To this end, The Florida Bar created two special committees on mental health. One is focusing on the health and wellness of lawyers, which I have written about before. The other is a 13-member panel developing recommendations for improvements to Florida’s mental-health treatment system, including examining existing mental health laws and civil commitment standards, as well as making recommendations to improve training and education provided to lawyers, judges, and others who work in the justice system.
The Florida Mental Health Act, commonly known as the Baker Act, was enacted in 1971; however, the underlying commitment criteria has its foundations in mid-18th century English law that is predicated on a very narrow definition of imminent danger to self or others. At the time, the Baker Act was drafted, the mental-health system was under intense scrutiny for being overly coercive and abusive. The circumstances that exist today are much different, and our policies and laws should reflect the contemporary landscape of science and the community. Statutes based on dangerousness-related criteria should be retained, but adding criteria to address need for treatment would permit intervention before tragedy becomes imminent.
As part of its work, the committee is actively exploring changes to the Baker Act that will hopefully balance individual liberty and due process considerations with evidence-based approaches to public health and safety.
In addition to legislative changes, the committee is also developing recommendations to redesign approaches to legal education so that lawyers, judges, and others in the justice system are knowledgeable about best practices and ABA standards when interacting with clients or other parties with mental illnesses. Mental illnesses and other behavioral health disorders underlie or influence a substantial percentage of cases across the justice system, yet only a small percentage of attorneys and judges receive any education or training on these subjects. At the very least, it is critical that judges and lawyers are provided with basic knowledge regarding mental illnesses, the mental-health system, and available resources in the community so that they are prepared to make informed decisions when mental-health concerns or issues arise. In addition, a better educated workforce within the justice system will contribute to more effective collaboration with the mental-health system and other community stakeholders.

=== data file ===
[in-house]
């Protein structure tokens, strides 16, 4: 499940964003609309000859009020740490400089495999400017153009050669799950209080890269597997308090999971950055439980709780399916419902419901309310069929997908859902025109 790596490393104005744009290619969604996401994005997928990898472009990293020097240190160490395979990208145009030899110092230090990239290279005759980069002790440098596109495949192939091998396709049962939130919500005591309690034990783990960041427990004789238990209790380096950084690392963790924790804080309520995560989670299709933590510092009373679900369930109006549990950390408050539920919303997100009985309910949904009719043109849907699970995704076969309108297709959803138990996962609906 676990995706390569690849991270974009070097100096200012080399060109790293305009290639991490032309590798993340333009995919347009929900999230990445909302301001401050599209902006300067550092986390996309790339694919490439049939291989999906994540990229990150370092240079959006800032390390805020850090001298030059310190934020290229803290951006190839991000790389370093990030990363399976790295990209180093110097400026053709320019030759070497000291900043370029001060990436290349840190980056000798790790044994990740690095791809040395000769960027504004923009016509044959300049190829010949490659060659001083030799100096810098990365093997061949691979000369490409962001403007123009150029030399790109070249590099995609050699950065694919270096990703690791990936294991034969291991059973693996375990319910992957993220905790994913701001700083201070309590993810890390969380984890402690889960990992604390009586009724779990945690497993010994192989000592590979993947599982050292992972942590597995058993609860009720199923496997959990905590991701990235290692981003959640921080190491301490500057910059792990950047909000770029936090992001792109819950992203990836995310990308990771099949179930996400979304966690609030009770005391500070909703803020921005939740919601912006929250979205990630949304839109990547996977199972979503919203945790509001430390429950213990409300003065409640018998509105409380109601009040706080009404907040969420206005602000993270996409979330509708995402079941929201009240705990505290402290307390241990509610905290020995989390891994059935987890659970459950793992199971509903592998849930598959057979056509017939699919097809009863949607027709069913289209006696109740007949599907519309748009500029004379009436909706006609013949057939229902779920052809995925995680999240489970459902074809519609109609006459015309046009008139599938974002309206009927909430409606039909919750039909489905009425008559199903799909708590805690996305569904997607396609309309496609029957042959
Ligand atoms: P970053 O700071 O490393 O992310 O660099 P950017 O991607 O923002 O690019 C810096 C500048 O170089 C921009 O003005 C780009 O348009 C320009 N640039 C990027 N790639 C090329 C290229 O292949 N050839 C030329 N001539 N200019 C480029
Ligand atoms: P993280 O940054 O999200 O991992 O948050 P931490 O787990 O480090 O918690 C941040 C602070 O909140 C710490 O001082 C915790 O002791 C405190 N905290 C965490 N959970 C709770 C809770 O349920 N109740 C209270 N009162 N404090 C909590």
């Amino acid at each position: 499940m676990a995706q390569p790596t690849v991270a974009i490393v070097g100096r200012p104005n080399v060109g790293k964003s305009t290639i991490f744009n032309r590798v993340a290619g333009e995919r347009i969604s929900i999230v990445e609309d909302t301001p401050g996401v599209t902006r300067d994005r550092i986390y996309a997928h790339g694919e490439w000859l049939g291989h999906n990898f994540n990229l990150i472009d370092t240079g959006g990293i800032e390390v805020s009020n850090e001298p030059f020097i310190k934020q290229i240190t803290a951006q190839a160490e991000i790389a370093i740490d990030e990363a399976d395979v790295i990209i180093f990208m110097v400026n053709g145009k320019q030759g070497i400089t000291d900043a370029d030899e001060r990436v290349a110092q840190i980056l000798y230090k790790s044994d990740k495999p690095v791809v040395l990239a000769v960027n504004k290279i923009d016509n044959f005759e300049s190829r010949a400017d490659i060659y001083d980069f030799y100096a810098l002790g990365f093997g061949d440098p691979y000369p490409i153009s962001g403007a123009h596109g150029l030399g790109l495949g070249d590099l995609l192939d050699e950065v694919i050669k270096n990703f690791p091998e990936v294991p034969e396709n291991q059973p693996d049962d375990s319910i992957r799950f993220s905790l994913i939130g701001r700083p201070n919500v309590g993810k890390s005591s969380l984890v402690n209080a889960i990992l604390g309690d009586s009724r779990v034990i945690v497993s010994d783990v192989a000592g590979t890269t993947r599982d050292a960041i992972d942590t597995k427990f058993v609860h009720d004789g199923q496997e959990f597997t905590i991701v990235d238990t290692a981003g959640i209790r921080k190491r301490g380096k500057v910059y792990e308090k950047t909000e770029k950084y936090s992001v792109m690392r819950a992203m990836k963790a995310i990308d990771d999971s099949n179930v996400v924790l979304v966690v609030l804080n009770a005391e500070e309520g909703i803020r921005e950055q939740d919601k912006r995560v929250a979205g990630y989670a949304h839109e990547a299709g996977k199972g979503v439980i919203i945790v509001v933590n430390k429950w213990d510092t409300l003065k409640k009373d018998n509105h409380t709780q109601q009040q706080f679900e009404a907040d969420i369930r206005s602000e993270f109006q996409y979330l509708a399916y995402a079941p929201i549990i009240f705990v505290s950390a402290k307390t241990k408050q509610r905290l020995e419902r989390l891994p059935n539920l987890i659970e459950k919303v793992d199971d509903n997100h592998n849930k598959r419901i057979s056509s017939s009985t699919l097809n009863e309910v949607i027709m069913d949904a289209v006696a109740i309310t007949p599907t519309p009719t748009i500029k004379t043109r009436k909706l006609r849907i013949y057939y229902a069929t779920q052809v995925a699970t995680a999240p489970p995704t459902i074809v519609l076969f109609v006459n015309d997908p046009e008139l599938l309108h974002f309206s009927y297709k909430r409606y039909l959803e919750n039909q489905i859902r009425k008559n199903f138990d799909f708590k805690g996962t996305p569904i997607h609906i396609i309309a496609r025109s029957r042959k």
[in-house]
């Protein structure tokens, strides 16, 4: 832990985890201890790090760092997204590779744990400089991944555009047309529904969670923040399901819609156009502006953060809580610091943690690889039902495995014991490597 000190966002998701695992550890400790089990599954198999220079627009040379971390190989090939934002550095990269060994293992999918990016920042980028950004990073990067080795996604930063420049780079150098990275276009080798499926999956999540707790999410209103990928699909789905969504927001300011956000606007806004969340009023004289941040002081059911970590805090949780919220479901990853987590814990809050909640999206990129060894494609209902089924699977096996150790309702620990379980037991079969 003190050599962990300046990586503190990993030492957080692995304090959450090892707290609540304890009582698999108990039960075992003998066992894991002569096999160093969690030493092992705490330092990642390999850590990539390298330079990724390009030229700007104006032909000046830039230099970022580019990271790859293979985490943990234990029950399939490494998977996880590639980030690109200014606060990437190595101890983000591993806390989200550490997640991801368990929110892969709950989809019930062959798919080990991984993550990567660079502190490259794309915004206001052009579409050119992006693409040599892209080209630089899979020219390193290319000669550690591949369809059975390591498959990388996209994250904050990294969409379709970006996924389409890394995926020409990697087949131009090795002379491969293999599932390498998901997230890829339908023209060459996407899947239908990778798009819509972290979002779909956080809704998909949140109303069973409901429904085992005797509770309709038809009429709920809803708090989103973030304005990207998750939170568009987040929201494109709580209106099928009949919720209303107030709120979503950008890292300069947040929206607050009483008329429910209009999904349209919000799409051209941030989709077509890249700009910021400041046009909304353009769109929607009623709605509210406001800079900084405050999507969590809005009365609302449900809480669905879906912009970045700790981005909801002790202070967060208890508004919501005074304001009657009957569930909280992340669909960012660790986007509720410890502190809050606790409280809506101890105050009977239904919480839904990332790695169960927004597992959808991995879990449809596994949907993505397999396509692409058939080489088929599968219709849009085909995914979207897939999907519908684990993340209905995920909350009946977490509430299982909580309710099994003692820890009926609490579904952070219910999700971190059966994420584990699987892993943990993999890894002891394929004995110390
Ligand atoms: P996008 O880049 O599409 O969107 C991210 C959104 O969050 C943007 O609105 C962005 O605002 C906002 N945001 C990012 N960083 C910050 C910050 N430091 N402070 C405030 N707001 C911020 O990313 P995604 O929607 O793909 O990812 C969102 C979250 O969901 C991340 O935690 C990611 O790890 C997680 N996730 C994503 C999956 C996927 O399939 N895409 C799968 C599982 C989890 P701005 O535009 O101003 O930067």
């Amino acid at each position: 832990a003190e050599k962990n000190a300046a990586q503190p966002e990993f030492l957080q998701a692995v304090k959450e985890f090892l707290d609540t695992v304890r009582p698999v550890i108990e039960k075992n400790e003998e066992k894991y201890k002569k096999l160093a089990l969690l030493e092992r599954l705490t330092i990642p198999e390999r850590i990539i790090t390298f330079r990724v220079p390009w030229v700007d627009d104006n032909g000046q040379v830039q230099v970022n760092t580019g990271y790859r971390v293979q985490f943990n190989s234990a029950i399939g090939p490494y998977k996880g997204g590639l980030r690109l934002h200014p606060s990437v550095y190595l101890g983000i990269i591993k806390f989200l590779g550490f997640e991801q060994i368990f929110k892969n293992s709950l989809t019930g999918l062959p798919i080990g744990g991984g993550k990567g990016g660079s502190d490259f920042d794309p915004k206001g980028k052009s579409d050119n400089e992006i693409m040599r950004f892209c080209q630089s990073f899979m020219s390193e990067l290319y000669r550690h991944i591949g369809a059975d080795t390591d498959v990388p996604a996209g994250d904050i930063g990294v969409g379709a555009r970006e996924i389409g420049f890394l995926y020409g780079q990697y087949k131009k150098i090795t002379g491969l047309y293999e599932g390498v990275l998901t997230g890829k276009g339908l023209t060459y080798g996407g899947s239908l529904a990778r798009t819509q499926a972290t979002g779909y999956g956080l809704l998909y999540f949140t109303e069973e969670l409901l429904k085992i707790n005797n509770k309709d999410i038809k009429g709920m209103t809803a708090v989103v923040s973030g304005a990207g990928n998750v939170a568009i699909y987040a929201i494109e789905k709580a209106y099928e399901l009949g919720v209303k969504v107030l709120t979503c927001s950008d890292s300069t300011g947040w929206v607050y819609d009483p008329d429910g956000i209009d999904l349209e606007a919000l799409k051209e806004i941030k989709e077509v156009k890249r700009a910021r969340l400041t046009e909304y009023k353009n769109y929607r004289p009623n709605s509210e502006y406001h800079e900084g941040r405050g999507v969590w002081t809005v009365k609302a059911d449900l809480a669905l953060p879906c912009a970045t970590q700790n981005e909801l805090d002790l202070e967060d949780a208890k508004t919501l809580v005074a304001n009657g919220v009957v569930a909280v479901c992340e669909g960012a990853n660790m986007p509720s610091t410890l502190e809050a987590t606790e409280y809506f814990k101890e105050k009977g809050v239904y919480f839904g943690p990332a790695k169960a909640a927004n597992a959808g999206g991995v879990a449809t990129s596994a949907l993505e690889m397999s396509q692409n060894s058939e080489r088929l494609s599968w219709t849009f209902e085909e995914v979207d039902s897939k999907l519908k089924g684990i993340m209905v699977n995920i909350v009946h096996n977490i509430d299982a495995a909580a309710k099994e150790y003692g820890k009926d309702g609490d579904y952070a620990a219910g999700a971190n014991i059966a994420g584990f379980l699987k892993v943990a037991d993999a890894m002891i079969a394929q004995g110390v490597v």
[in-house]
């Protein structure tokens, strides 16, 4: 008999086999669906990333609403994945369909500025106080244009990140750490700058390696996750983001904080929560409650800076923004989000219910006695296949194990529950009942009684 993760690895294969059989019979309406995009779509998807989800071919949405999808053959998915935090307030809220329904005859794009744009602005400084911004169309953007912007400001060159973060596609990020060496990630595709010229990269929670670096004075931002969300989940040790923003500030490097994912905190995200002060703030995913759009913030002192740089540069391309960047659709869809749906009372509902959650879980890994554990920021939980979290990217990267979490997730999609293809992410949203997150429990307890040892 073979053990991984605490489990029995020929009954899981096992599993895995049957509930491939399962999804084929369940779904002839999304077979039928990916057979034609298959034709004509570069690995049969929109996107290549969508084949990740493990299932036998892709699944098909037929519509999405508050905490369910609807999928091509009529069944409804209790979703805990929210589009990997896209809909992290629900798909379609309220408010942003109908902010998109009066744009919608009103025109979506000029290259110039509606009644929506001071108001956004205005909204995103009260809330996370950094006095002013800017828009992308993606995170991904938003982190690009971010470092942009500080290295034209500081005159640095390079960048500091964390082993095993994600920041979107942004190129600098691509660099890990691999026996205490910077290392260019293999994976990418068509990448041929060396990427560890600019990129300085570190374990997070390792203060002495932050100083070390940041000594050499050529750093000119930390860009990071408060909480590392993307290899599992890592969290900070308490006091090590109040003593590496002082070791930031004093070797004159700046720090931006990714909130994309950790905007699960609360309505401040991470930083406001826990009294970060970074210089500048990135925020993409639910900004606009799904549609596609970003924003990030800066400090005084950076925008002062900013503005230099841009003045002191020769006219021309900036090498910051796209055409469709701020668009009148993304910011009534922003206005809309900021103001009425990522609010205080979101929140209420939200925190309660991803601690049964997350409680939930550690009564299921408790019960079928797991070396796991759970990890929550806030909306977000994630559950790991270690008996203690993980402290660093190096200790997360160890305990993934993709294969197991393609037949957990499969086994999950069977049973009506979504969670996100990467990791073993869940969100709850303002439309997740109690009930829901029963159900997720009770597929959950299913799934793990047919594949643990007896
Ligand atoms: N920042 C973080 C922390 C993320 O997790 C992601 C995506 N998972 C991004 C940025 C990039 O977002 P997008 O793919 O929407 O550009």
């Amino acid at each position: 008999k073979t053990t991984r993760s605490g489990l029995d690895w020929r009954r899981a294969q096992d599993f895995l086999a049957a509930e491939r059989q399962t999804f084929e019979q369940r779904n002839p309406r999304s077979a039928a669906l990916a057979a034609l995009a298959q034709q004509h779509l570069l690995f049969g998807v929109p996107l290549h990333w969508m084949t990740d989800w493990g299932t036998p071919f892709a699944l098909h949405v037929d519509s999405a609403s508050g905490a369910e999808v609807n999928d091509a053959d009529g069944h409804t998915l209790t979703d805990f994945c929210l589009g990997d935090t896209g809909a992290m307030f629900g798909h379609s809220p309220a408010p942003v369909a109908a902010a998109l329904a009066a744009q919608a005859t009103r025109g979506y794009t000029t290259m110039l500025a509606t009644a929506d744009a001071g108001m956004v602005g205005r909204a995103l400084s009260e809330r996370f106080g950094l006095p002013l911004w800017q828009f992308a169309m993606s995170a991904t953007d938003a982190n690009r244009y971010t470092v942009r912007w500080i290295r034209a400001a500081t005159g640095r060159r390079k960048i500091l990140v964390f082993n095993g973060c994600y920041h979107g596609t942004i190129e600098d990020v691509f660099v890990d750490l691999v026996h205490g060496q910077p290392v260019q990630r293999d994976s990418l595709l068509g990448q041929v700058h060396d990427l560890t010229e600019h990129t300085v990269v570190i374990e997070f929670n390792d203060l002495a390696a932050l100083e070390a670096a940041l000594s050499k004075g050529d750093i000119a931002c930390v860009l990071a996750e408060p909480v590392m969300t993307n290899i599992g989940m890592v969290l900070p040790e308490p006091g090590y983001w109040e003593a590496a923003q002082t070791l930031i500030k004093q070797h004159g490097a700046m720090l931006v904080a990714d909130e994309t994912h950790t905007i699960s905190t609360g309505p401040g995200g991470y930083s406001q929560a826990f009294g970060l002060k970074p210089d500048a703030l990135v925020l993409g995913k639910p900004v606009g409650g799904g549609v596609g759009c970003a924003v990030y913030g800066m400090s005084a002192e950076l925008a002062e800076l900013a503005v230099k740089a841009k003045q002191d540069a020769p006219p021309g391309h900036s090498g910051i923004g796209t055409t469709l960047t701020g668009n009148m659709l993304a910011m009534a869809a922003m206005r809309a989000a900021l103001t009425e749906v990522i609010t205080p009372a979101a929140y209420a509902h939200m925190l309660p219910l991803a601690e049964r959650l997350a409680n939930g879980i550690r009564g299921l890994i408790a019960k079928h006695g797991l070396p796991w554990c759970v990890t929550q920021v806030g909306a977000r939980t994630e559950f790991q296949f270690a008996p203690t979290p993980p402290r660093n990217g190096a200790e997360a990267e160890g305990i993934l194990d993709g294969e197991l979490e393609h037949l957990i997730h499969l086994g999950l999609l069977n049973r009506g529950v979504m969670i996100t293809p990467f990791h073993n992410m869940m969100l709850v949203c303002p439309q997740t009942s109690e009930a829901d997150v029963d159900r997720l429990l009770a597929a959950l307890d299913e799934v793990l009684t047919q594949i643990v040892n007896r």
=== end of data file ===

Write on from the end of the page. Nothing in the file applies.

This special committee on mental health is scheduled to conclude its work with a report and proposed set of recommendations to be presented to The Florida Bar Board of Governors at its May 2019 meeting. At the conclusion of its work, the committee will have completed a comprehensive examination of how we address mental-health issues in the justice system, including what works and what needs improvement. I know the road is a long one, and there will be no easy answers or quick solutions, but the Bar remains committed to diligently and passionately making a difference and positive impact in our justice system as to mental-health issues.